Poster design by Saiara Mashiat
New Works Festival 2014: Slate Two
Various writers and directors
Review by Keith Waits
Entire contents copyright © 2014 by Keith Waits. All rights reserved.
Creative expression from teenagers can be prone to self-aware examinations of alienation or sophomoric humor. At the Youth Performing Arts School the current New Works Festival displays that they successfully shepherd students past such obvious expectations.
The four programs are a mix of scenes and short plays, dance, and music, all written, directed or choreographed by students working under the supervision of faculty. Slate Two opened with a brief scene by Brynnan McNeil, So Close. The cute idea replaces the archetypal depiction of the human conscience as devil and angel with a nerdy intellectual and Christmas elf fighting for the attention of a student during a math exam. The slight premise doesn’t overstay its welcome and owes much to the perfect casting and performances of Matthew Dant as “Ordinary”, and especially Sophie Hill, whose cherubic disingenuousness as “Christmas” was a highlight.
Cupcake in a Bag, by Chloe Bell, was a nicely judged interaction between two young people connecting for the first time in a small but crucial way. It felt like a small piece of a larger coming-of-age story and was beautifully played by Ciaran Brown and Zoe Zink. Emma Pfitzer Price’s Pleasure To Be Stuck Her With You travels in similar territory with a scene between two teenagers forming a friendship. It was problematic only because it moves through too much emotional development for one encounter and cried out to be developed into a play broken down into multiple scenes, but it was filled with good observation and sensitivity.
Two parents shocked to find their son’s prom date is another boy makes Emilee McCubbins’ Liberal Fairy Magic the most provocative dramatic piece of the evening, but the humor of the situation’s first moments drained away and the material quickly became polemical. Jimmy and Grandpa, by Tabitha Awoniyi, displays a reunion of sorts between two family members was one of the freshest ideas of the evening, and the only one that effectively establishes a point-of-view outside that of a teenager. Eric Moth does a nice job playing an elderly eccentric without resorting to evoking age through cheap effect. The final play, No Boundaries, by Annie Stone, was perhaps the most emotionally developed piece of the evening, a thoughtfully written examination of two friends brushing up against romantic attraction that featured a magnetic performance by Curtis Lipsey and tender work from Zoe Greenwald. The staging was a tad pretentious but the writing and acting carried the day.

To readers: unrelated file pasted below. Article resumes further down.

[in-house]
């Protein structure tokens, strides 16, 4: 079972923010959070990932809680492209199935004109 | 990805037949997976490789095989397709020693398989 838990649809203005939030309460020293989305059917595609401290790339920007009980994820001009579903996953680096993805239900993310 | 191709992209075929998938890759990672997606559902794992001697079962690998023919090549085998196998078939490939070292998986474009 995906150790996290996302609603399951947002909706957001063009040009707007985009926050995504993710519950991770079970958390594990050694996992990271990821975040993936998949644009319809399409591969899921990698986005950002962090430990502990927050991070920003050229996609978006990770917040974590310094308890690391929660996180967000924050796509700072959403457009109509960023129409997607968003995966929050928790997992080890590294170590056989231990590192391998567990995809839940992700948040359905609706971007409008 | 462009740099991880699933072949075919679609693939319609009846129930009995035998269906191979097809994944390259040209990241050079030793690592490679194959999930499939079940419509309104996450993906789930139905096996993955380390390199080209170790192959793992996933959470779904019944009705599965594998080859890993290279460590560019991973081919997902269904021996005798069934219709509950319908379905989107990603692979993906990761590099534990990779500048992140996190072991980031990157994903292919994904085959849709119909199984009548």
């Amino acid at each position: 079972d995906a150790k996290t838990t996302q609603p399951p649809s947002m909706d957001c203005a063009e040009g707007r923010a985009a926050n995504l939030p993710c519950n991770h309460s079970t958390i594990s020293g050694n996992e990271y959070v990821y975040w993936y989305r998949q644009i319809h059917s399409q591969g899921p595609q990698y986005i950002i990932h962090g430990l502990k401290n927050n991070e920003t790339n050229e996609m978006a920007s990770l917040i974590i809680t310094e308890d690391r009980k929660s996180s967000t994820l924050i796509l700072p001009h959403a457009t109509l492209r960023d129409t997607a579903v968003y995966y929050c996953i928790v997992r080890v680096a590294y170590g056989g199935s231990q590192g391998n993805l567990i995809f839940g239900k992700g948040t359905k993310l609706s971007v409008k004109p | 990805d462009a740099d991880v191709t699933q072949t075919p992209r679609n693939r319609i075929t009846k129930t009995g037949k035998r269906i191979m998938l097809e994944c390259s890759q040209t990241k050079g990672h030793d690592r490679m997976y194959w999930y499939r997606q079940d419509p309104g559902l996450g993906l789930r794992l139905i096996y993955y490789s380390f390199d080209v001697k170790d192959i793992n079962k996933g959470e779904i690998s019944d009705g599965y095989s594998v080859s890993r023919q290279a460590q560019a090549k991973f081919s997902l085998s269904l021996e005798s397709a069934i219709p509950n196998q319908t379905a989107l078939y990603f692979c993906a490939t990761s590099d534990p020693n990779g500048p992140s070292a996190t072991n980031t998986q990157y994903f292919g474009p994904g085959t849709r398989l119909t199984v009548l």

Of the dances, Water, choreographed by Shannon Burgess, made the strongest impact. However the idea of an element as inspiration came about; and one can easily assume it was an academic exercise, the fluid and dynamic movement was beautiful, and well executed by the corps of five young women. An especially daring leap and catch made a few in the front row flinch. The Wanderer, choreographed by Savanna McFarlan, is impressive, but not as mature in its realization.
The evening closed with a single music performance, a jazz piano composition by Ibosh Chertmanov and played by him accompanied by Nick Shannon on trumpet and Chris Mikos on drums. Entitled “Arabian Summer”, it was a bravura showpiece for his skills as a musician and a vivid tone poem that effectively conjured the feeling of a Middle-eastern landscape. Although the improvisational aspect of the playing did tend to the grandiose at times, it was also lyrical and energetically delivered.
All of the material was brief, with the entire program running a little over an hour with an intermission, and is framed as works-in-progress, yet the dance and music seemed more fully formed than the dramatic work, which seemed in almost every instance to be ideas that could be expanded upon. In the Q&A that followed, it was interesting to hear the discussion exploring the dynamic between playwrights, actors and directors: students taking creative authority over the work of their peers. Ultimately this may be the most important lesson expressed in the New Works Festival.
Slates One and Two were performed March 14-15. Slates Three and Four will be performed March 21-22
New Works Festival 2014: Slate Two
March 14-21, 2014
Youth Performing Arts School
1517 South 2nd Street
Louisville, KY 40208